There are a lot of devils in the details, unfortunately.
You said you did order one, but you aren't sure how to set it up? Or you didn't order one yet? How would you get a V2, since that is an older model?easternnc4me wrote: ↑Sun Jun 16, 2019 7:09 pmIn my prior reading of other forums it seems a lot of people ran theirs through a router to push the signal out further. Several people recommended the TP Link Arch C7 version 2. I ordered one a couple of weeks ago. One reason I have pursued that route (aside from not knowing how to set it. Would have to read up on it) is that, as I would carry it on vacation at times, I didn't know how much of a hassle it would be to reset it back up as a hotspot, then set it back up when I get home. Decisions decisions.
As for bringing the M1 on vacation, you would just unplug the ethernet cable between it and the wifi router. What needs to be re-configured depends on how you would have things set up.
I believe to use the M1 with another router, you have to use the IP Passthrough mode on the M1. And when you do this, it automatically disables wifi on the M1. So before you disconnect it at home, it seems like you would just go into the M1 web UI and turn off IP Passthrough and you'd be back in business with using the M1 stand-alone on vacation.
If you use the DHCP server in the M1 to get IP addresses for your devices at home, then you wouldn't have to change that setting, but it would need to be disabled in the wifi router. If you want to use the DHCP server in the wifi router, then you would disable the DHCP server in the M1 (just a toggle switch in the UI) and then when you go on vacation, you would re-check that and disable IP Passthrough and you should be in business.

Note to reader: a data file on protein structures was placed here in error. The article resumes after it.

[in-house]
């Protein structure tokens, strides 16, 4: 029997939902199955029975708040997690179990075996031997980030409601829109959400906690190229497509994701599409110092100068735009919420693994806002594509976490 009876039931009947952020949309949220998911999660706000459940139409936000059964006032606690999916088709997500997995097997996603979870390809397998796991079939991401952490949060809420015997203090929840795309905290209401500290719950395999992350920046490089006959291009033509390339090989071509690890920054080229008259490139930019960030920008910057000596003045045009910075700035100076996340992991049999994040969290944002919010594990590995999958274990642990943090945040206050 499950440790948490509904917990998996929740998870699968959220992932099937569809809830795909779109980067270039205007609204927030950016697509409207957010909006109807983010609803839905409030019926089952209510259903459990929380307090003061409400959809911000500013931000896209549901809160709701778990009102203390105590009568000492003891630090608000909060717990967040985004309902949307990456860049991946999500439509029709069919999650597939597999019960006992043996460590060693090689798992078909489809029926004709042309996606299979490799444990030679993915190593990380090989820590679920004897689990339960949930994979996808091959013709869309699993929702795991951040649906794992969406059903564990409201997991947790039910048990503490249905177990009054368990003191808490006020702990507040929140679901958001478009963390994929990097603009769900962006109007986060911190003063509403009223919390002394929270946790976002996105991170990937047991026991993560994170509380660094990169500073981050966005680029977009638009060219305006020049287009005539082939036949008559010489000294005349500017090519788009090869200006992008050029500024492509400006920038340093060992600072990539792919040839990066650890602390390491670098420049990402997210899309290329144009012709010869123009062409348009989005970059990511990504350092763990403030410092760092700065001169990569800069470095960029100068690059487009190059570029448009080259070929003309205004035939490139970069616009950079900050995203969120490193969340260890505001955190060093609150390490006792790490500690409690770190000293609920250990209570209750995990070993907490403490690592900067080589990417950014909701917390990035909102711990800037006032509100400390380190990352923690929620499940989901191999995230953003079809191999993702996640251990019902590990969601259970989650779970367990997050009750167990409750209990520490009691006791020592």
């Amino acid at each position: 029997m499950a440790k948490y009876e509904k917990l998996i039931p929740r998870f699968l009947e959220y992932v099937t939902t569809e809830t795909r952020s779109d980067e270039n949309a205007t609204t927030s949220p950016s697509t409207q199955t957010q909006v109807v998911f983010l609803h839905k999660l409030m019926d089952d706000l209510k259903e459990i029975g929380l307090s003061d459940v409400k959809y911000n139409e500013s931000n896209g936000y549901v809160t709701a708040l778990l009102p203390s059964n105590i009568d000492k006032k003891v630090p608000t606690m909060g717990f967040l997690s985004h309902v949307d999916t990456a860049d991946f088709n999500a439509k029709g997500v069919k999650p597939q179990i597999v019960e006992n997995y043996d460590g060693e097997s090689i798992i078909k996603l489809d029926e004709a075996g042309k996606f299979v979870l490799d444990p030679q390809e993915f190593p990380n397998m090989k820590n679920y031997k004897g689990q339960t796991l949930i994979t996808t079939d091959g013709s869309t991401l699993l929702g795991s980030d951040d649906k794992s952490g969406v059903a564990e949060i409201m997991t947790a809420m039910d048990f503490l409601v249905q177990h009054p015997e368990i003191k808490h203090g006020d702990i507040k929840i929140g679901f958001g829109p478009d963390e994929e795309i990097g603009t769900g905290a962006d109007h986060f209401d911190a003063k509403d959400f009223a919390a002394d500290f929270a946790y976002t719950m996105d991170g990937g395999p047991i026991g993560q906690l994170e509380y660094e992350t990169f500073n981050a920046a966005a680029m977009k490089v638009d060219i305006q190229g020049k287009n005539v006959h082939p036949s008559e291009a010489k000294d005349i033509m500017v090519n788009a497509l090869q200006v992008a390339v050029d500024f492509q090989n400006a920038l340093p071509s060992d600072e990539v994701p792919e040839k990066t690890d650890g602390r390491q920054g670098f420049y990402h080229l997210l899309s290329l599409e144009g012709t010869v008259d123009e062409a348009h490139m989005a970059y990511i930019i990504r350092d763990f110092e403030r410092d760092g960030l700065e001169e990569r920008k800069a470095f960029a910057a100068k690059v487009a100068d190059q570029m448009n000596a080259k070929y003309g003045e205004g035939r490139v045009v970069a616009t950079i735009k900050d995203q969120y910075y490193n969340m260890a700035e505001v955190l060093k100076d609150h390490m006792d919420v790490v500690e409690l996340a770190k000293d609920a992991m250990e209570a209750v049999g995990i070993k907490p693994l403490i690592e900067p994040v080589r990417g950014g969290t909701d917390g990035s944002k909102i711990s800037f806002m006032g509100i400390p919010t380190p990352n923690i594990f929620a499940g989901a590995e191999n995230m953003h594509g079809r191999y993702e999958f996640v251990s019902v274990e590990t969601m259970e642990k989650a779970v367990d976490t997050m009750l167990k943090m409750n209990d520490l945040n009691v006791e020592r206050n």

Not sure if you know what DHCP is. It is what gives the devices on your network their IP addresses automatically. You want only one DHCP server running at a time or else they can give the same IP addresses to different devices and you'll end up with a really flaky network that doesn't work properly.
The reason you might want to use DHCP on the wifi router is because it will allow more control over the simply DHCP server offered on the M1. You may not need the advanced features, but that's one reason. The other reason is that I believe the M1 only supports 20 wifi connections. I don't know if they implement that in the wifi software or if they implement that through the dhcp server only giving out 20 IP addresses. If it is the latter, and if you were going to have more than 20 devices on your home network, then that would be another reason to use the DHCP server of the wifi router instead of on the M1.
In general, the idea is to use the M1 for as little as possible and the wifi router for everything else (firewall, DHCP, wifi, etc.). Then the M1 can focus on the LTE data coming and going and sending that out the ethernet port to the other router.
I google around a bit for some of that info up there. One thing I came across is if you disable the wifi on the M1 (meaning what your friend did), when you re-enable it, it changes the SSID (the name you see when you pick the wifi to connect to in your phone or other devices) back to the default value. I don't know if it would do that with the IP Passthrough situation that automatically disables the wifi. I would hope it wouldn't, but don't know for sure. If it did, you would either have to get used to the default names when on vacation, or you would need to change the names after re-enabling the IP Passthrough.
I would really hope they wouldn't change the names back to default when you switch back from using IP Passthrough, but I would have hoped they wouldn't have lost the names if you manually disable the radios too! And, for all I know, that issue might have been fixed in a future firmware release. I don't have one, so I can't test it. I do know that they have fixed a lot of bugs in the M1 with newer firmware releases.